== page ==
November 18, 2020
Race & Justice News: Whose Lives Matter?
Oregon ballot measure tackles racial disparities in drug possession enforcement, San Francisco will respond to behavioral crisis calls without police, Black Kansas City residents cite distrust of police as contributor to gun violence, and more in Race & Justice News.
October 30, 2020
State Advocacy News: Community Challenges to Life Imprisonment
The Sentencing Project convened a national day of action in commemoration of the 49th anniversary of the Attica uprising and to demand life sentenced prisoners be included in COVID-19-related decarceration efforts. Groups around the country organized grassroots actions in support of prison releases.
Lawrence and Lamont Garrison
Sentences for federal drug crimes are based on the quantity of the drugs involved, not the individual’s role in the crime. The emphasis on quantity rather than the role of the offender, along with the conspiracy laws, too often result in disproportionate sentencing, even for first-time offenses such as the Garrisons’.
August 25, 2020
Trends in U.S. Corrections
The Sentencing Project's key fact sheet provides a compilation of major developments in the criminal justice system over the past several decades.
July 20, 2020
State Advocacy News: Emergency Sessions Offer Pathway to Justice Reform
Nearly one third of states have convened emergency sessions in response to COVID-19 or policing issues. Special or emergency sessions may offer criminal justice reform coalitions an opportunity to advance decarceration priorities, address racial disparities, and challenge collateral consequences.
May 11, 2020
Race & Justice News: Los Angeles Discontinues a Predictive-Policing Program
Los Angeles ends its predictive-policing program viewed as biased, African Americans face disproportionate arrest rates for marijuana possession, African and Caribbean immigrants disproportionately isolated in ICE custody, and more in Race & Justice News.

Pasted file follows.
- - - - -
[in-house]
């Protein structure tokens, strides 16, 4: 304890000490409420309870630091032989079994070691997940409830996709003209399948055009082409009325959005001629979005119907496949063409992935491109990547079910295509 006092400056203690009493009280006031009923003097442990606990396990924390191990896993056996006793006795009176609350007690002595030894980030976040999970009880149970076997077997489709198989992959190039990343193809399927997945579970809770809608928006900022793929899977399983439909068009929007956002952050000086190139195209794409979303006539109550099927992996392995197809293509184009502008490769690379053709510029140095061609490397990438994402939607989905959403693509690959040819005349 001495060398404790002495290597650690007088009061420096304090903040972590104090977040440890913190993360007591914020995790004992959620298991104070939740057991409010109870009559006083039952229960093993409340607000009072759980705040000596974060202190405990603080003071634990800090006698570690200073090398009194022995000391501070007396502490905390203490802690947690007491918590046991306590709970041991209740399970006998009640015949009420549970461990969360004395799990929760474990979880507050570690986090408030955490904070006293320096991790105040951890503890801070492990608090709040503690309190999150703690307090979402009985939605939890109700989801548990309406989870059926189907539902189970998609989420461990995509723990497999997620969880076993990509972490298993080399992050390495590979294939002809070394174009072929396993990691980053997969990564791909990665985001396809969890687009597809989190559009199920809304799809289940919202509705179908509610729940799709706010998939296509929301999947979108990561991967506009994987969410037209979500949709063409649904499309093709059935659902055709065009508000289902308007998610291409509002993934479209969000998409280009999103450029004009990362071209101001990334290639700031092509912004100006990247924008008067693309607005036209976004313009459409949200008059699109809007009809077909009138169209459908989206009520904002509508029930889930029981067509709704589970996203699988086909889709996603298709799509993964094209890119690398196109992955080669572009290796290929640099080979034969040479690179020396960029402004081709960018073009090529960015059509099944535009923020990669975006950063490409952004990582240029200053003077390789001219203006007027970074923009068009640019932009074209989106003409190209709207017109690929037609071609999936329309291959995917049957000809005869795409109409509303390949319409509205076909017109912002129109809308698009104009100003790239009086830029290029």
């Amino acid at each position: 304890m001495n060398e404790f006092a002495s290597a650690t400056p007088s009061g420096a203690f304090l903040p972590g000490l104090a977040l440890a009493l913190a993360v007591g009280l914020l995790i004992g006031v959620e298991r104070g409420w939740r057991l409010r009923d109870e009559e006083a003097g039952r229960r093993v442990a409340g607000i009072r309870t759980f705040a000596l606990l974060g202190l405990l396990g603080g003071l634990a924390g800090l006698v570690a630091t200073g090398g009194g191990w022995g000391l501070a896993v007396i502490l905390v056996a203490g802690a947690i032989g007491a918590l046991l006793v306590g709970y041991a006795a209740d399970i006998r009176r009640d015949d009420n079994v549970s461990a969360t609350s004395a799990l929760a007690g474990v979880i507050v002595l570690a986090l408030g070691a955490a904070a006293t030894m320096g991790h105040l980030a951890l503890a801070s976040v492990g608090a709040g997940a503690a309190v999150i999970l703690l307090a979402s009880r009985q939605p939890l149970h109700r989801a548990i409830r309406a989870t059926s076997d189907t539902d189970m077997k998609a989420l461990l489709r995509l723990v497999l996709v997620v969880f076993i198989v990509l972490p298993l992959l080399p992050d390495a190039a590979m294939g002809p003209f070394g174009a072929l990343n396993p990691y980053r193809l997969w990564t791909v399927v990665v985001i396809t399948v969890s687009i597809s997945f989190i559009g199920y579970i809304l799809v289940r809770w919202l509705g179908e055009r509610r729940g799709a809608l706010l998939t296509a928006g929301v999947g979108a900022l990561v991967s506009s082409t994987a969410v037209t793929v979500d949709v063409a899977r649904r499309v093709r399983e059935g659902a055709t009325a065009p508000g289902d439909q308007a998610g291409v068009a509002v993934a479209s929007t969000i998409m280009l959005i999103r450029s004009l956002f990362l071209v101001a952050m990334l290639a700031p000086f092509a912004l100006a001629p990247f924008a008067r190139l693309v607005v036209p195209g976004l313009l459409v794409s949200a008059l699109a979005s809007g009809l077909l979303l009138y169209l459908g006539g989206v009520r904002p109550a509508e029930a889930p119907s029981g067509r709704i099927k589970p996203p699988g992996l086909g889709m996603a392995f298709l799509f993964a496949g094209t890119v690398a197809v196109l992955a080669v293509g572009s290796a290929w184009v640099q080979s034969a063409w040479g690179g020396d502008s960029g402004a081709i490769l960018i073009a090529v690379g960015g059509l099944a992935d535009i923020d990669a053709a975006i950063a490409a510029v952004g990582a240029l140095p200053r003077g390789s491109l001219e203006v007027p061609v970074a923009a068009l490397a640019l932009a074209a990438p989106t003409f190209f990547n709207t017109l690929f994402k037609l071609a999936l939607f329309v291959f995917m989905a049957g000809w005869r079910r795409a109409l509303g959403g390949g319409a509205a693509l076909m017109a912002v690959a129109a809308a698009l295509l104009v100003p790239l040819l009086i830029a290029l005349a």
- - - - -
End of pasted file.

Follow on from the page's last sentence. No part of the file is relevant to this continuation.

April 06, 2020
State Advocacy News: Reform Responses to COVID-19
COVID-19 has led state advocates to demand prison and jail systems decarcerate to stem outbreaks in facilities often challenged by poor conditions and overcrowding. Decarceration practices or calls for reform have been documented in at least 31 states and the District of Columbia to reduce health risks for incarcerated persons vulnerable to COVID-19.
Theresa McIntyre Smith
In 1999, Theresa Smith was arrested at an airport after she met a drug courier in Roy Mercer’s network and according to the government, identified a suitcase containing eleven kilograms of cocaine for the courier. Smith said she had been told by Mercer that the suitcase contained his nieces’ clothes. For this first-time non-violent offense, Smith was sentenced to a ten-year mandatory prison term.
March 18, 2020
The Sentencing Project Releases its 2019 Annual Report
Learn more about how our research and analysis in 2019 played a major role in shaping campaign priorities around criminal justice reform and highlighting the impact of excessive sentencing.
March 06, 2020
State Advocacy Newsletter: Unlocking the Vote 2020
The 2020 election season offers an opportunity to increase public awareness about felony disenfranchisement laws to expand voter eligibility. During the era of mass incarceration the overall disenfranchisement rate increased substantially. In recent years, substantial reforms have expanded the vote to millions of individuals.
January 28, 2020
Letter to House Judiciary Committee on Classwide Scheduling of Fentanyl Analogues
The Sentencing Project wrote to the House Judiciary Committee in opposition of S. 3201, the Temporary Reauthorization and Study of the Emergency Scheduling of Fentanyl Analogues Act and urged committee members to exclude the application of mandatory minimum sentences for cases prosecuted under this authority.
January 26, 2020
Washington Post: William Barr’s new war on drugs
Former U.S. District Judge Nancy Gertner discusses Attorney General William P. Barr’s support for an expansion of mandatory minimum sentences for federal drug crimes involving fentanyl analogues.
At 24 years old, Kemba Smith was sentenced to 24.5 years in prison for conspiracy to participate in her boyfriend's drug activities, a non-violent, first-time offense. For years, her parents galvanized a tireless movement seeking clemency for their daughter.